Notice how Dr. Hill is reluctant to comment outside his field of expertise. In contrast, notice how "skeptics" routinely talk through their hats and pontificate on subjects way,way outside their level of understanding or expertise.
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  44. I was not aware that anyone was predicting an ice age.

    At this point it is just speculation, although it has been postulated for almost five years now, and the data is leaning closer to such an event. Others have predicted a Dalton-like minimum, similar to the 19th century. From a scientific standpoint, it would be fascinating to observe and measure, if it were to occur.
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  45. Eric @94,

    "I was not aware that anyone was predicting an ice age"

    I can only assume that you are feigning ignorance here. Of course the reputable scientists and people who know what they are talking about are not making such silly assertions, but you and I both know that is sadly irrelevant for the denial/"skeptic" misinformation machine. The very existence of this post is because of the ludicrous claims being made by "skeptics", contrarians and deniers of AGW. From the main post:

    "This has climate skeptics speculating that solar 'hibernation' may be our get-out-of-jail-free card, cancelling out any global warming from our CO2 emissions."

    Also watch this video by Hadfield and follow some of the links in this article.
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  46. Albatross,

    In a way, yes.

    I would place the blame more on the sensationism of the media. Afterall, what makes a better headline, "A return to the temperatures of the 70s," or "Another Little Ice Age is on the horizon?"

    The media is largely scientifically ignorant. Most reporters cannot distinguish between a scientific expert and a science fiction writer (no slam intented towards those writers who are science experts). The same does occur in the other direction; remember the big media portrayal of the "Barbecue Summers?" Incremental changes, even over long periods, are too mundane for the average reporter. But someone making a claim of extraordinary proportions (regardless of the probability) raises the excitement of the media.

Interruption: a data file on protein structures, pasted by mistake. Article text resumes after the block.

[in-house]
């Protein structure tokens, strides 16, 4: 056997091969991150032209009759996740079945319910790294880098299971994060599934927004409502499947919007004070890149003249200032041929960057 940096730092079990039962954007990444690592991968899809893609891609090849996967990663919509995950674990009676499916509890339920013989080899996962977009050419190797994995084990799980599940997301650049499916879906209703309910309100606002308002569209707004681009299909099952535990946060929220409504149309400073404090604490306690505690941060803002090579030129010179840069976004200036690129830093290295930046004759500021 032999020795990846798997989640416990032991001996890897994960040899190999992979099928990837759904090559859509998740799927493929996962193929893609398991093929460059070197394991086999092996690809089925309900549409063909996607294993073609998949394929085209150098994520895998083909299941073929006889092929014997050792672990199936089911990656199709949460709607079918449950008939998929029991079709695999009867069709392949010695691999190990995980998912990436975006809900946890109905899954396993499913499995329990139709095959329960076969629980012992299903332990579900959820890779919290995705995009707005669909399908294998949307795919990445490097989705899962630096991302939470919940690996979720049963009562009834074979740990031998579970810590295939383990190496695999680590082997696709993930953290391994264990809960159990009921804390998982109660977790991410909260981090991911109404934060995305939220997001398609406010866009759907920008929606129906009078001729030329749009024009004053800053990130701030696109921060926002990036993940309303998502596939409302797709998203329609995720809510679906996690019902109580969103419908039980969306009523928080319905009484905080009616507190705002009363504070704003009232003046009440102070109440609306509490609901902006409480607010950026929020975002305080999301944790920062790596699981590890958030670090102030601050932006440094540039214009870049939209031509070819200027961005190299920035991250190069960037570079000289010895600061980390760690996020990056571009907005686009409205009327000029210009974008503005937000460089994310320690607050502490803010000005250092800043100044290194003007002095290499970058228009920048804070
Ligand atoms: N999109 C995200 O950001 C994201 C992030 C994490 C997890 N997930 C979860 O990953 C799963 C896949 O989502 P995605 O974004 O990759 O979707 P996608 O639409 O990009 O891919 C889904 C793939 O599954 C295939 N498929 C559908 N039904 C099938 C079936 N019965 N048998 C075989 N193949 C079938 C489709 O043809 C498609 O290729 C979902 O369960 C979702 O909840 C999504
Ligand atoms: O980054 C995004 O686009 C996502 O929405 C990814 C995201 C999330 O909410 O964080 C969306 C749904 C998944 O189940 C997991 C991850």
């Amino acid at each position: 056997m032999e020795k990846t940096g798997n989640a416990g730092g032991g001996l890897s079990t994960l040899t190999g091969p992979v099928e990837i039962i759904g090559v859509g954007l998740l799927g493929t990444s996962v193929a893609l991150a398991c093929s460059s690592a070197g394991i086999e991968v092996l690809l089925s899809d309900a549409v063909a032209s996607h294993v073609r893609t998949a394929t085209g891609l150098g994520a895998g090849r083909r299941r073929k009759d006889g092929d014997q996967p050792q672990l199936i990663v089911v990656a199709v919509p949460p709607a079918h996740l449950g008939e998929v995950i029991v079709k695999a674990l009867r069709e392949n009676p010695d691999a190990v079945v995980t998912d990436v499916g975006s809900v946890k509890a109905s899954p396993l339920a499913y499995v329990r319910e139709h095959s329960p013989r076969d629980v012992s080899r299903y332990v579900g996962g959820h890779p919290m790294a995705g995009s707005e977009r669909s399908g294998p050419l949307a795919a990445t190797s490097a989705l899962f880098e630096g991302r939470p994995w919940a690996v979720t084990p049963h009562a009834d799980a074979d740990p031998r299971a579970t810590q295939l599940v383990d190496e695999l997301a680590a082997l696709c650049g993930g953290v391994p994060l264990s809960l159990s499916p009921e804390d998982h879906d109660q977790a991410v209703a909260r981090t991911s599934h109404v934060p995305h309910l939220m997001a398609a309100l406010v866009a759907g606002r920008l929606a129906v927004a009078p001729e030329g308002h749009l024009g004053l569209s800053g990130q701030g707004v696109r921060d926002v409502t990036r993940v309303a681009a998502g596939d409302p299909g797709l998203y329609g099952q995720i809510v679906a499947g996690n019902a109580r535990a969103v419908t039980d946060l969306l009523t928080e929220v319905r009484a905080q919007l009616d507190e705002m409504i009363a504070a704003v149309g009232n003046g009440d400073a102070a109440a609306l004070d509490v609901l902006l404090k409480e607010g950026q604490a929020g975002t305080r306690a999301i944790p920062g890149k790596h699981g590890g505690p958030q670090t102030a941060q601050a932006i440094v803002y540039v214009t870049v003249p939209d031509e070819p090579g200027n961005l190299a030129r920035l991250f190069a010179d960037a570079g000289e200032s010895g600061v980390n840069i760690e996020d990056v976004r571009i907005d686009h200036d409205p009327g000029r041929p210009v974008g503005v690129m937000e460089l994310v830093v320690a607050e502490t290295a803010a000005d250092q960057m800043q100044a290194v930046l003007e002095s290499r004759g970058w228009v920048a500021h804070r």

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  47. EricR,

    "In a way, yes"

    I do not know to what you are referring. My claim that you may be feigning ignorance?

    Please do not get confused between media sensationalism and a very deliberate attempt to distort, confuse and misinform. You seem quite naive about the agenda against science and the theory of AGW that "media" people like Delingpole and Gunter and Solomon and Bolt and Limbaugh have. These guys are excited alright, but not for the reasons you think, they are excited because science stories like this allow them the perfect opportunity to distort, confuse and misinform the public about the theory of AGW.
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  48. Yes, to your first premise.

    I am not referring to the people mentioned, but rather the media at large. While there are some science writers for various circulars, the larger reporting arena is largely ignorant of any science beyond the high school level (and that may be a stretch). A quote from a scientist is enough to solidify any story.

    I am not naive about the agendas regarding the science. There is enough name-calling, mis-information, and scientific rebutals to other journal articles to fill an encyclopedia. There are times when it seems that half the articles in a particular journal are a direct response to previous work.

    A solar minimum (whether it is grand or not) will be a boon to astrophysicists. Whether it becomes exciting to others will depend upon its effects.
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  49. "There are times when it seems that half the articles in a particular journal are a direct response to previous work."

    Only half? Maybe the others were more subtle. That is the way scientific conversation should and are held. Science makes good progress this way.
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  50. Actually meant to say rebutal. Most scientific progress builds on previous work.